Google Parent Overtakes Apple as World’s Most Valuable Company

Highlights From Alphabet's Earnings
  • Alphabet buoyed by advertising revenue, tight rein on costs
  • Investor confidence in Apple wanes as IPhone sales stall

Google parent Alphabet Inc. is now the world’s most valuable company, stealing the crown from Silicon Valley rival Apple Inc. after reporting higher profit and sales fueled by a booming advertising business that’s supporting ambitious new projects.

Alphabet’s shares rose 1.7 percent Tuesday, pushing its market capitalization to $531 billion. The Web company had been inching closer to the iPhone maker in recent weeks as investors lost confidence in Apple’s smartphone business and wagered that Alphabet has a clearer path to growth. Apple first passed oil giant Exxon Mobil Corp. to become the world’s most valuable company in 2011.

By changing its name and structure last year, Alphabet Chief Executive Officer Larry Page has put the focus on the company’s main Web business while giving more insight into investments in new areas such as artificial intelligence, self-driving cars, health technology and fast Internet access. Even though Apple has also been building expertise in cars and AI, the secretive company has kept much of that under wraps. With iPhone sales slowing and China’s growth engine sputtering, Apple is on pace to post its first revenue decline in 15 years. Alphabet sales are estimated to climb 16 percent this year.

“Alphabet’s core business looks very healthy,” Josh Olson, an analyst at Edward Jones & Co., said. “That’s going to build investors’ confidence about the other bets they’ve been making.”

The shares of Mountain View, California-based Alphabet rose to $764.65, at the close in New York. Apple fell along with most other technology stocks, shedding 2 percent to $94.48. That gives the iPhone maker a market value of $523.9 billion.

Alphabet’s fourth-quarter revenue, excluding sales passed on to partners, rose 19 percent to $17.3 billion. That exceeded analysts’ average projection for $16.9 billion, according to data compiled by Bloomberg. Profit, before certain items, was $8.67 a share, beating the prediction for $8.08. The health of Google’s main business and investor confidence in the company’s ability to innovate has helped to more than double the stock price since 2012.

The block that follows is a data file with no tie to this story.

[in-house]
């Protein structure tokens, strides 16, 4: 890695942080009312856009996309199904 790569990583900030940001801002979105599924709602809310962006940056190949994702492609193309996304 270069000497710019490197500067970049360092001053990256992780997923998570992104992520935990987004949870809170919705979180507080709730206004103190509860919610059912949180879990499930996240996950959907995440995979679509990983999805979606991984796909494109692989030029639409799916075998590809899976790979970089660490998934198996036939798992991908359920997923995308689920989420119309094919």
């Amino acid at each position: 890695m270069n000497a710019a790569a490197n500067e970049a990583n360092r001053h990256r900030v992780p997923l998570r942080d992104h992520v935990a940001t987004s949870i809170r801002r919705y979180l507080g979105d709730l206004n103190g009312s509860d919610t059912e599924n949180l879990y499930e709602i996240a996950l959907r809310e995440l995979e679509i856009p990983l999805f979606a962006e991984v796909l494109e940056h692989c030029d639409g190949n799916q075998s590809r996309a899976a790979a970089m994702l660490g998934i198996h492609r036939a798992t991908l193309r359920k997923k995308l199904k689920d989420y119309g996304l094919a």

While Apple generates more than triple the revenue and profit of Google, investors focus more on future prospects than past performance. It’s a market truism that’s particularly acute in the technology industry, where new breakthroughs can rapidly undercut previously reliable business models. Apple and Alphabet’s ascendance to half-trillion-dollar-plus valuations illustrates the premium investors put on U.S. technology companies. Five of the nine most valuable companies in the world are from the industry -- Alphabet, Apple, Microsoft Corp., Facebook Inc. and Amazon.com Inc.

Silicon Valley

Alphabet’s new ranking is also a milestone for co-founders Page and Sergey Brin, who started the company as students at Stanford University in 1998 as a tool to more easily search the Internet. The duo still controls the company through a preferred stock structure, and are now among the richest people in the world.

Apple and Alphabet’s business models represent opposite approaches to selling technology tools and products. Apple releases a small number of premium-priced products that connect to a slate of services such as iTunes and the App Store, while Alphabet relies on its free services that bring in enough users to let it profit from selling a huge quantity of advertising. The two companies had a cooperative relationship for many years, and former Google CEO Eric Schmidt sat on Apple’s board. The alliance turned into a rivalry after Google released the smartphone software Android, which Apple co-founder Steve Jobs said copied Apple’s designs, leading to multibillion-dollar patent lawsuits around the world.

Big Bets

Now Page and Brin are spending more of their time making sure that Alphabet will be able to out-innovate rivals, while leaving the day-to-day running of its main business to Google CEO Sundar Pichai. Pichai has devoted resources to buffing up ad products, introducing new formats while improving the delivery and accuracy of targeted marketing spots. That helped to boost total clicks on ads by 31 percent in the latest period, even as the average price for ads on Google’s websites fell 16 percent.

Still, Google’s newer divisions are expensive: Alphabet’s “Other Bets” category had an operating loss of $3.57 billion for 2015, while revenue -- mainly from the Nest smart thermostat, Fiber fast-Internet access and health technology -- was just $448 million. At the same time, overall expenses were kept under control, making up 36 percent of revenue, compared with 37 percent a year earlier. Fourth-quarter net income rose to $4.92 billion from $4.68 billion a year earlier.

Though Apple also has a large services business from iPhone and iPad owners tapping into the App Store, iCloud and Apple Music, investors haven’t yet been convinced that the business is enough to make up for slowing iPhone sales. Meanwhile, iPad sales have fallen for eight straight quarters, and Apple Watch sales remain modest.

For what it’s worth, neither Alphabet nor Apple will be in the running for world’s most valuable company by market value should Saudi Arabia decide to sell shares in the state-owned Saudi Aramco oil company. It’s estimated that enterprise could be worth in excess of $2.5 trillion if publicly held.

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